Creating a board game of your own is a dream of many (if not most) people, who got really deep into the tabletop gaming hobby. Be honest. Somewhere in your head you have that one great idea, you wish you would make into reality someday.
Hundreds of Kickstarter board game projects are born from such concepts. Ideas sadly aren’t enough to create a successful game or even a good game. They need prototypes over prototypes and months if not years of testing. Every week we see a bunch of projects that moved to Kickstarter too soon – untested and not interesting enough. The competition is colossal and more people keep on joining the tabletop crowdfunding race.
Today we’d like to show you how a game went from a MS Paint drawing to a full fledged box. We’ll use a certain 2019 project as an example. Meet Tomek, Marek and Bartek, who have been working on their dream game “Champions of Nexum” for over 3 years now, and are a pretty good example for anyone who wants to make his idea into reality.
A Board Game Needs a Board
It all began with a concept. The idea was to create a board version of video game MOBAs.
Since the authors decided it will be first and foremost: a board game (with some cards and minis), they needed to draw some early prototypes of their board. Above is the earliest draft they could find.
First board that somehow resembled a game. It still looks nothing like what we have now. Notice the name change 😉
First version of the map we know as of now. It was much darker, medieval and less fantasy-styled.
Some touches by the artist made it closer to fantasy video games and MOBAs. It reminds me of Heroes of Might and Magic series a bit now.
Final version, with all the locations and places used for cards and markers. Most elements evolved a lot, especially the monster dial, that has much more modifiers than before.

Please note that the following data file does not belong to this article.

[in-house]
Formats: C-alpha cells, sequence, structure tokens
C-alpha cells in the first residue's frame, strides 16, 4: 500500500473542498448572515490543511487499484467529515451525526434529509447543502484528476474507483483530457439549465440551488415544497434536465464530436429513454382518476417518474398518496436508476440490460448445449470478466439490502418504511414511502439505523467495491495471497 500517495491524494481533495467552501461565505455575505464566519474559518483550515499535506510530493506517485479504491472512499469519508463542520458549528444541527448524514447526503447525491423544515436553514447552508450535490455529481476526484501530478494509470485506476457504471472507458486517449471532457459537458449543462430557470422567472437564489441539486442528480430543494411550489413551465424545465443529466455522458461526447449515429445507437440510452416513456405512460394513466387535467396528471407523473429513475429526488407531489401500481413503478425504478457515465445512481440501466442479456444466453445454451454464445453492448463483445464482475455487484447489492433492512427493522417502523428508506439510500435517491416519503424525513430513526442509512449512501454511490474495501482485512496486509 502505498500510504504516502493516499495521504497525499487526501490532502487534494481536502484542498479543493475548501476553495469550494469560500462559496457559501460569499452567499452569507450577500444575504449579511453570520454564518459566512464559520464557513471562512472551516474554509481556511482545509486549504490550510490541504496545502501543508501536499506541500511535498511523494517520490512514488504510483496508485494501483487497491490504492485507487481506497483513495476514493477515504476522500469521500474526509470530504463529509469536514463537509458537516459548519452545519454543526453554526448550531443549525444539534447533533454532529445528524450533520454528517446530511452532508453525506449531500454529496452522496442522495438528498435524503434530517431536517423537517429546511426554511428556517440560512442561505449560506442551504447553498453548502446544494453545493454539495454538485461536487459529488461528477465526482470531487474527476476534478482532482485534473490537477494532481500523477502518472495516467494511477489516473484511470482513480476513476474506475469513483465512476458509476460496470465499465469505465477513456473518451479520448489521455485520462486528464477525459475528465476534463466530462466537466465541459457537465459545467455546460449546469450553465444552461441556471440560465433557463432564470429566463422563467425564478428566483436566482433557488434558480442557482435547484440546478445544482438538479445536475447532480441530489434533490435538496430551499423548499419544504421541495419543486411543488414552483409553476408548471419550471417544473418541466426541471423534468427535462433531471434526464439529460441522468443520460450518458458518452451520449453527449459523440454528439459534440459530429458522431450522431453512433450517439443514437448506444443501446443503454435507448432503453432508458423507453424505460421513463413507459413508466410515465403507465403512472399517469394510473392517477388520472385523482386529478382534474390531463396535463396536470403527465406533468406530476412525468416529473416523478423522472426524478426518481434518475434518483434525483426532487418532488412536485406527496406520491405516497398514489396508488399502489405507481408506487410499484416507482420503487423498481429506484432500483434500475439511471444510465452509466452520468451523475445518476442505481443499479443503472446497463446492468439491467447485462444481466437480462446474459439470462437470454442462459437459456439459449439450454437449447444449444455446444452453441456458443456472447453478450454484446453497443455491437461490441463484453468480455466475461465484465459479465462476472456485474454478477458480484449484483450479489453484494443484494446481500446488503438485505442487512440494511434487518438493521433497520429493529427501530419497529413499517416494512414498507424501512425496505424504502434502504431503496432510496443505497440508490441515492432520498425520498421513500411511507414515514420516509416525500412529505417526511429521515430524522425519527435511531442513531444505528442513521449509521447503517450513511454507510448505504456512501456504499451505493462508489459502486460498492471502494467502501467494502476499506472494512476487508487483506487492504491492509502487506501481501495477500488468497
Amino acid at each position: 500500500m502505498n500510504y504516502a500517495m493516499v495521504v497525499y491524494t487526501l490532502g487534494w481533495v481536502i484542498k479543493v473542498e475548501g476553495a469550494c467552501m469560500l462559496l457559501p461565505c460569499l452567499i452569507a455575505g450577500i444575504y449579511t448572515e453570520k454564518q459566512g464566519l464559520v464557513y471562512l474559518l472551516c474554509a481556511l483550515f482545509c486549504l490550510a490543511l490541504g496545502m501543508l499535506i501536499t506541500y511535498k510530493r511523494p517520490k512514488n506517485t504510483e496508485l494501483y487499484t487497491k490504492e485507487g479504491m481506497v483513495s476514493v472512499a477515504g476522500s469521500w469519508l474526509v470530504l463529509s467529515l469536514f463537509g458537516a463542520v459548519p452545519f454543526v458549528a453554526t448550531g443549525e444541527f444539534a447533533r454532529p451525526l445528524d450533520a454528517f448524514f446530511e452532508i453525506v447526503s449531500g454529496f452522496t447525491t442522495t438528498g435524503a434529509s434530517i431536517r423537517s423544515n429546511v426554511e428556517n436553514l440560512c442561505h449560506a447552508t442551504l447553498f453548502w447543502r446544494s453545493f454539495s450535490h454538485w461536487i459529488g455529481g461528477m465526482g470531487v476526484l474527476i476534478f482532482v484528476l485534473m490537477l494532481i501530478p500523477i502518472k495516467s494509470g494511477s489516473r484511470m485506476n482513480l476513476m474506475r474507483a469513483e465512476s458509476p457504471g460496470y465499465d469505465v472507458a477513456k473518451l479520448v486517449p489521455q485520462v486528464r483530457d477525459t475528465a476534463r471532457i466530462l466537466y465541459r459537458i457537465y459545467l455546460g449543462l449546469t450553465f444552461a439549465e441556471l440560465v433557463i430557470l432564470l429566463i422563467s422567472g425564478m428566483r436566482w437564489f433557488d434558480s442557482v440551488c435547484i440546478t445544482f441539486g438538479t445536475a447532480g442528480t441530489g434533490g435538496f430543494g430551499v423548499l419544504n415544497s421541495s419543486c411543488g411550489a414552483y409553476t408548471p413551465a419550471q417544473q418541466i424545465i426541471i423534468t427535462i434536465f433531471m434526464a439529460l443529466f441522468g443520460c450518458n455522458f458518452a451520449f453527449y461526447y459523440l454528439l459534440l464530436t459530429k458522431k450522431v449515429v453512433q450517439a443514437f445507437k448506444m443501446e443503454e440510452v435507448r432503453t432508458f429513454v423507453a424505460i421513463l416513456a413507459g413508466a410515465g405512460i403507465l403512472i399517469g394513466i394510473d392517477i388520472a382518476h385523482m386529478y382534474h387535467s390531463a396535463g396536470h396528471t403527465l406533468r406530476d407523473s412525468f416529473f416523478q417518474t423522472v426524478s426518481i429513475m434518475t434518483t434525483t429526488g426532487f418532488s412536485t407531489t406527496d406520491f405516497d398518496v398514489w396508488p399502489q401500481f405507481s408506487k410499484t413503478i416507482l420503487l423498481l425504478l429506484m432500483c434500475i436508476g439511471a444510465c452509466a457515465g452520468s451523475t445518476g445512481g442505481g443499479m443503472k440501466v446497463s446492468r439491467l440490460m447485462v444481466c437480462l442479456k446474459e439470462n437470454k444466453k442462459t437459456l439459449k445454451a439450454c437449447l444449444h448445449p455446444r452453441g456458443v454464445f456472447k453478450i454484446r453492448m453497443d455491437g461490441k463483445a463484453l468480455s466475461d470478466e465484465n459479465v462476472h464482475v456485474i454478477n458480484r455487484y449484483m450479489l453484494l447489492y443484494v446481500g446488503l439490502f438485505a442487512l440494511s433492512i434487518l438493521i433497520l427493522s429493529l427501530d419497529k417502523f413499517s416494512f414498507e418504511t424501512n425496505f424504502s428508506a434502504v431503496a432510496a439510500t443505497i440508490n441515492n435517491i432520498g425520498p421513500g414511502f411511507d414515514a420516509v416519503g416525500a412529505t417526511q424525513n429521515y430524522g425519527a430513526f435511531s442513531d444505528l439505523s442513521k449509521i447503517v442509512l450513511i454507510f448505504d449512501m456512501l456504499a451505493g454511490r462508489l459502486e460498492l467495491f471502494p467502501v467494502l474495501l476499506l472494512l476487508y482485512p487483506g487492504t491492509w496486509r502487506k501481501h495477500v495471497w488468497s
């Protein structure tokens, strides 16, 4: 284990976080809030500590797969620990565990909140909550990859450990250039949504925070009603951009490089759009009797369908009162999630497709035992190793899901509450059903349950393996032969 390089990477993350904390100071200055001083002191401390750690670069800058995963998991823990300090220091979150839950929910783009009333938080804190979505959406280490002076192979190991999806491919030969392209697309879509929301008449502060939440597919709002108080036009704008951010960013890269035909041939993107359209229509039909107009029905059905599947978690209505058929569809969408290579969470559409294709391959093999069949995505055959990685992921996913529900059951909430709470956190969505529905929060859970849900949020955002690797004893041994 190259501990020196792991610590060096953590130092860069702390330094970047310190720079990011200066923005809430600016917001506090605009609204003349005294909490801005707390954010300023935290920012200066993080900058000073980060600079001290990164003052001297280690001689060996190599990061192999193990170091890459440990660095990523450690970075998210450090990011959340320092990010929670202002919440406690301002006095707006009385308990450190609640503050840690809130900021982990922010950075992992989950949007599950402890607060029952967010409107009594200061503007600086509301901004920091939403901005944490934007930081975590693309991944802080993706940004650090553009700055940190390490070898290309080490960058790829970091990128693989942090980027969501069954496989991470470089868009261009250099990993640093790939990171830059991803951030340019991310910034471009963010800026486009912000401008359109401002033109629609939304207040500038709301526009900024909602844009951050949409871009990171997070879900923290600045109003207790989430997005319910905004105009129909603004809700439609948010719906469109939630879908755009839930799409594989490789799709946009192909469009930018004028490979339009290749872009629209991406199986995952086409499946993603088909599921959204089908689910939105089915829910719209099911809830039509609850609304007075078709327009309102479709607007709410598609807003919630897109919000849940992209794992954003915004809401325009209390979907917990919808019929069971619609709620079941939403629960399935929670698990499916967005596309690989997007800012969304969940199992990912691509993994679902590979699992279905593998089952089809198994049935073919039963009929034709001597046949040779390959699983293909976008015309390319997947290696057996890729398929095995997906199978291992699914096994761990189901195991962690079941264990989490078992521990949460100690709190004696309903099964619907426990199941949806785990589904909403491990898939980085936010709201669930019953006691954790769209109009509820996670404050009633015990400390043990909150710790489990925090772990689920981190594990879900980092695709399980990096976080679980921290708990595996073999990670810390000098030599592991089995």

Taking Shape – Miniature Design
A proper MOBA game needed some enemies to fight. And what’s better than an oversized crab? Here’s one of the early sketches of said crustacean.
The very same frutto di mare – now in 3D, ready for printing.
Hero characters were created in a similar manner. Here’s one of them – an assassin. Notice how player characters have colorful bases they can be put in, to mark who they belong to.
A batch of miniatures after 3D printing. Some heroes, bases, a manticore and a part of the Crystal Dragon.
A Prototype Finally Appears
While working on visual elements like minis, the rules were being tweaked and playtested. Tons of tables, numbers and heated discussions. It was finally time to put the proper prototype together.
Here you can see the early designs of player’s character boards.
Dice sides being prepared for prototype boxes. Not hurting yourself with a hammer is pretty vital here. And the method was without doubt faster than using scissors.
Here’s where the dice stickers ended in. Behemoth miniature lurking behind.
One of the late prototypes, but still different than the final version. The towers were later replaced by smaller, more user friendly ones, that could be turned over when destroyed.
Final prototype ready for shipping to reviewers. It took almost 3 years to get it done.
Meeting the Players
To make the game more enjoyable, authors playtested it during all stages of design and prototyping. Here’s a test session with mock-up cards and many minis still missing. Alternative monster dial (the white circle) is glued to the board, so a new game mechanic can be tested.
Tests of the almost-final version with a full group of 6 players (and some spectators). Most of these sessions brought feedback and actual changes to the game mechanics. Authors often changed one rule and observed how the players reacted.
Another day, another test. This time with some gameplay being filmed.
Testing the game at one of the bigger conventions in the country. This is one of over 600 test sessions held over 3 years.
The game is almost ready for crowdfunding. You can check the website here, and who knows, maybe it’ll inspire you to begin your own dream project. Just don’t forget to test it a lot and don’t get scared by the amount of time it takes to create something others would enjoy.
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